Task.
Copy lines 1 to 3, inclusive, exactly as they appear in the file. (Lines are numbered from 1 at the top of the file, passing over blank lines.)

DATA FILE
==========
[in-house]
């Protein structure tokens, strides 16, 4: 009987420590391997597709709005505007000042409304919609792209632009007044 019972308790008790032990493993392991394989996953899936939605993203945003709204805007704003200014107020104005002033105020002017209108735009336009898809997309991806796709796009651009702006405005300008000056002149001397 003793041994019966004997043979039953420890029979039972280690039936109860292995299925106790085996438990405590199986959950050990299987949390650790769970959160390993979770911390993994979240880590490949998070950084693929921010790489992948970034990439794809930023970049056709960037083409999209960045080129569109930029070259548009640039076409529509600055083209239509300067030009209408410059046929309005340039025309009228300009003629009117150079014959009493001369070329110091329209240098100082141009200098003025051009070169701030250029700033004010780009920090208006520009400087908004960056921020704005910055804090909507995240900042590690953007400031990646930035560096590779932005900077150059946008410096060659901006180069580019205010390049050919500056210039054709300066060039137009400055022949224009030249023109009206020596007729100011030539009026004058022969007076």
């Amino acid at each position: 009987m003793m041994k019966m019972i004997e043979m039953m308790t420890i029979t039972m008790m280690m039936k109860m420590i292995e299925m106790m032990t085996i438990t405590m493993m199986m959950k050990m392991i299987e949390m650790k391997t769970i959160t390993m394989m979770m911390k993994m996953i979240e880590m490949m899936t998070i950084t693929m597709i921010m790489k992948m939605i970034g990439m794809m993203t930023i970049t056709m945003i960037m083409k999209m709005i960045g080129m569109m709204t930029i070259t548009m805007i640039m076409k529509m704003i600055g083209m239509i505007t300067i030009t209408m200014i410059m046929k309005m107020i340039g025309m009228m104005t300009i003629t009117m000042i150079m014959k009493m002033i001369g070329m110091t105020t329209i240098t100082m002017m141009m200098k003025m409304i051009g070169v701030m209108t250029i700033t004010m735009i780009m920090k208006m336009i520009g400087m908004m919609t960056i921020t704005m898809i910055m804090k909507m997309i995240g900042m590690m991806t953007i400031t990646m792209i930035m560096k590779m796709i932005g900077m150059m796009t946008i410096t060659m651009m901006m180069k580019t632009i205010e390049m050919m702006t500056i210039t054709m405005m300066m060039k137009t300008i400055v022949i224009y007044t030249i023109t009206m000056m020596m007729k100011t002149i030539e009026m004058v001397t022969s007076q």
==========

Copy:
[in-house]
């Protein structure tokens, strides 16, 4: 009987420590391997597709709005505007000042409304919609792209632009007044 019972308790008790032990493993392991394989996953899936939605993203945003709204805007704003200014107020104005002033105020002017209108735009336009898809997309991806796709796009651009702006405005300008000056002149001397 003793041994019966004997043979039953420890029979039972280690039936109860292995299925106790085996438990405590199986959950050990299987949390650790769970959160390993979770911390993994979240880590490949998070950084693929921010790489992948970034990439794809930023970049056709960037083409999209960045080129569109930029070259548009640039076409529509600055083209239509300067030009209408410059046929309005340039025309009228300009003629009117150079014959009493001369070329110091329209240098100082141009200098003025051009070169701030250029700033004010780009920090208006520009400087908004960056921020704005910055804090909507995240900042590690953007400031990646930035560096590779932005900077150059946008410096060659901006180069580019205010390049050919500056210039054709300066060039137009400055022949224009030249023109009206020596007729100011030539009026004058022969007076």
């Amino acid at each position: 009987m003793m041994k019966m019972i004997e043979m039953m308790t420890i029979t039972m008790m280690m039936k109860m420590i292995e299925m106790m032990t085996i438990t405590m493993m199986m959950k050990m392991i299987e949390m650790k391997t769970i959160t390993m394989m979770m911390k993994m996953i979240e880590m490949m899936t998070i950084t693929m597709i921010m790489k992948m939605i970034g990439m794809m993203t930023i970049t056709m945003i960037m083409k999209m709005i960045g080129m569109m709204t930029i070259t548009m805007i640039m076409k529509m704003i600055g083209m239509i505007t300067i030009t209408m200014i410059m046929k309005m107020i340039g025309m009228m104005t300009i003629t009117m000042i150079m014959k009493m002033i001369g070329m110091t105020t329209i240098t100082m002017m141009m200098k003025m409304i051009g070169v701030m209108t250029i700033t004010m735009i780009m920090k208006m336009i520009g400087m908004m919609t960056i921020t704005m898809i910055m804090k909507m997309i995240g900042m590690m991806t953007i400031t990646m792209i930035m560096k590779m796709i932005g900077m150059m796009t946008i410096t060659m651009m901006m180069k580019t632009i205010e390049m050919m702006t500056i210039t054709m405005m300066m060039k137009t300008i400055v022949i224009y007044t030249i023109t009206m000056m020596m007729k100011t002149i030539e009026m004058v001397t022969s007076q």